TheBigOutside Blog

Michael Lanza, creator of TheBigOutside.com and Northwest Editor of Backpacker Magazine, writes about hiking, backpacking, climbing, backcountry skiing, paddling and other self-powered outdoor adventures

Archive for New Zealand

Super Volcanoes: Hiking New Zealand’s Tongariro National Park

We have just begun our all-day hike over some of the volcanoes of New Zealand’s Tongariro National Park when a trailside sign conveniently itemizes the life-threatening hazards awaiting us.

For starters, an eruption could eject large rocks into the air to rain onto us from the sky or release lava flows. Pyroclastic flows, which are clouds of ash, rock, and gas that can cook flesh, could come upon us at 60 mph. Just such a flow in 1975, in fact, formed the black rocks we’re standing on. Even short of a volcanic eruption, deadly volcanic gases can pool in the bottom of craters on calm, sunny days like today. And the rock on these peaks is so unstable that falling rock looms as a constant hazard.

Should we notice any signs of an eruption—an earthquake, for instance, or an ash cloud, or that other telltale indicator, rocks flying incongruously through the air—we should “move as quickly as possible down off the mountain.”

Yea, sound advice. In theory, anyway.

I find the sign rather comforting, actually: Before exploring a new place, I like knowing what could kill me there.

The warnings are not hyperbolic. Tongariro National Park looks like a place recently devastated by a very big bomb—which is, in a sense, what happened. The first volcano we will climb, Mt. Ngauruhoe, erupted 45 times in the 20th century. Red Crater, also on our itinerary today, last erupted about 130 years ago—an eye blink in geologic time. Mt. Ruapehu, dominating the horizon just a few miles to the south of Ngauruhoe, ranks among the world’s most active volcanoes. Blowing its top with a major eruption roughly every 50 years for at least the past 250 millennia—including in 1895, 1945, and 1995-1996—Ruapehu has also experienced at least 60 “minor” eruptions since 1945, some of which produced ash falls and lahars, which are deadly flows of mud and rock.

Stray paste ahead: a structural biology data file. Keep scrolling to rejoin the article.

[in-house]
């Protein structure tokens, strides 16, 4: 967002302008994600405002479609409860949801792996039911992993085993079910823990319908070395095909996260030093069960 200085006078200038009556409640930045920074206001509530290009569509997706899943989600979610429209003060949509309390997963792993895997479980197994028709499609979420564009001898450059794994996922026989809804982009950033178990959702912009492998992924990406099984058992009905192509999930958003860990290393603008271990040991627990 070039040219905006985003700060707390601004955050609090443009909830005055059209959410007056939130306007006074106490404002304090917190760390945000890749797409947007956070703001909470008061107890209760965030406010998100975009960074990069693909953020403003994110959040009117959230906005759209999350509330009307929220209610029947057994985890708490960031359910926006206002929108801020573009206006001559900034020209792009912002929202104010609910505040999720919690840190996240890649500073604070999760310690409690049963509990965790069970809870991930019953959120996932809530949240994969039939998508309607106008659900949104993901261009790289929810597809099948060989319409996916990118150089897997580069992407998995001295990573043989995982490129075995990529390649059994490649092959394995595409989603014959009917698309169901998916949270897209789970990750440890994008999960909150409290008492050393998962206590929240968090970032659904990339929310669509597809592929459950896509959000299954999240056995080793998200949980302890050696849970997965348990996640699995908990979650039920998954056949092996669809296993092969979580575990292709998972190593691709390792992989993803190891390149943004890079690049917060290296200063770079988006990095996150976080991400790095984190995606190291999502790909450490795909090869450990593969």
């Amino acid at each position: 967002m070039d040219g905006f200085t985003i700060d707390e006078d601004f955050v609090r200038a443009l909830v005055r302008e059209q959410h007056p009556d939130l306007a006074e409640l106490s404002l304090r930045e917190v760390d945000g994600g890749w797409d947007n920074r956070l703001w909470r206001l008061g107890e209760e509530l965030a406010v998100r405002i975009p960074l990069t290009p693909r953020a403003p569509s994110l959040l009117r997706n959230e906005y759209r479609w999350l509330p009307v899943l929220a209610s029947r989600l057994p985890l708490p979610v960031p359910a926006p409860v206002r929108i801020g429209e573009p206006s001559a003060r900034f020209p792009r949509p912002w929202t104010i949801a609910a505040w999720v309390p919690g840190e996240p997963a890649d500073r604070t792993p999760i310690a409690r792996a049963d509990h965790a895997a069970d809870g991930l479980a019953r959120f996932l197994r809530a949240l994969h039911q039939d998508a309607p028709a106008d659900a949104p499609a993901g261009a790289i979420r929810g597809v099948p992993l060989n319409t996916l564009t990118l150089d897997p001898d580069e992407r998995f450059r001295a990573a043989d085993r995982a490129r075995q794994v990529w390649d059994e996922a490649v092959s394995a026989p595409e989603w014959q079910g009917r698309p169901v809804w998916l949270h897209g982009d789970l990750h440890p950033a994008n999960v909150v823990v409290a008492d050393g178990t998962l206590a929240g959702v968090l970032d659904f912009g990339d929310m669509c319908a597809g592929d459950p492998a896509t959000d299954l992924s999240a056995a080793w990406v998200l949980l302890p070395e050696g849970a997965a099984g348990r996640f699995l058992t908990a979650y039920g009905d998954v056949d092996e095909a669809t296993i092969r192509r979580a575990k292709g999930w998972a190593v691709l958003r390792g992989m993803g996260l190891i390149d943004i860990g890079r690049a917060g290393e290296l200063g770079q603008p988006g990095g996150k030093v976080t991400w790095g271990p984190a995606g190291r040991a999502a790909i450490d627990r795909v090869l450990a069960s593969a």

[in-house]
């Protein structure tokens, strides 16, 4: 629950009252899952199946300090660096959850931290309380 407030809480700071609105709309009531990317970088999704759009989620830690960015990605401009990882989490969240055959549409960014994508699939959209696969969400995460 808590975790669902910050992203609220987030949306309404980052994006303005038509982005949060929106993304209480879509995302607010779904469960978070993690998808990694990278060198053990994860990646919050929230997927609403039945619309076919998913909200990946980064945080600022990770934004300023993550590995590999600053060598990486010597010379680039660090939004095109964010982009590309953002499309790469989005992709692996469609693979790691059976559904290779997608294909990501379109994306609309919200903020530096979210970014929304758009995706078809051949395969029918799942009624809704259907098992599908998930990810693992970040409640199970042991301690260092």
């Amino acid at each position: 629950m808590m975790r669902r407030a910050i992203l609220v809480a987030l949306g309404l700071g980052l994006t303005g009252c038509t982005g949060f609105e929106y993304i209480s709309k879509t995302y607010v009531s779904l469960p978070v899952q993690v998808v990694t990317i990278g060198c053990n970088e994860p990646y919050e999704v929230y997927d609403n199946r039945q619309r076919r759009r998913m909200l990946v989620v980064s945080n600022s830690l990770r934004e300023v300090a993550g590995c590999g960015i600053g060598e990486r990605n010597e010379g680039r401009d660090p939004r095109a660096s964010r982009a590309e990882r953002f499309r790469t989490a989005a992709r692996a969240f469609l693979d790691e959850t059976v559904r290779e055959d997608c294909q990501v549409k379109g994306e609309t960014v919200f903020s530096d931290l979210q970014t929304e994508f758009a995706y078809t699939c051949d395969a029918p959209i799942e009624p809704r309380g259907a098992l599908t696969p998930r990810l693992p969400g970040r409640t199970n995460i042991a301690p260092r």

Sounds like very serious stuff.

I’m spending the day hiking a 12.1-mile loop over three of the main volcanoes and craters of Tongariro, in the center of New Zealand’s North Island. Established in 1887—just five years after Yellowstone became the world’s first national park—Tongariro was New Zealand’s first national park and the world’s fourth. It is also a dual World Heritage area, recognized both for its importance to the culture of the Maori, the original people of these islands, and for its natural values. Besides prolific volcanism and associated natural features, the national park is known for its strikingly stark, colorful landscape.

Read the entire story and see photos and a video from this trip at thebigoutside.com/Tongariro_Volcanoes.html. See other stories about outdoor adventures at TheBigOutside.com.

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A Secret New Zealand Paradise: Trekking the Rees-Dart Track

We’ve hiked just thirty minutes from the trailhead when we hit the kind of view that frequently makes you stop and take a deep breath when trekking in New Zealand.

The Rees River Valley sprawls out before us, golden grasslands dissected by a braided, meandering, emerald-green river. In the middle distance, a fat and foaming Lennox Falls plunges over a cliff. Farther off and thousands of feet above us, glaciers pour off a row of sharp peaks in the Forbes Range angling into the sky.

My hiking partner, Gary Kuehn, an American who has lived here on New Zealand’s South Island working as a mountain guide for several years—long enough, apparently, to pick up that semi-intelligible Kiwi accent—looks around, grins, and mutters, “Pritty noice.”

Gary has seen a fair bit of these Southern Alps, where vistas like this are so common that they inspire an odd sort of déjà vu that you have stumbled into paradise for something like the fourth time today. And yet, he jumped at the invitation to join me here on the Rees-Dart Track because he’s actually never done this trek.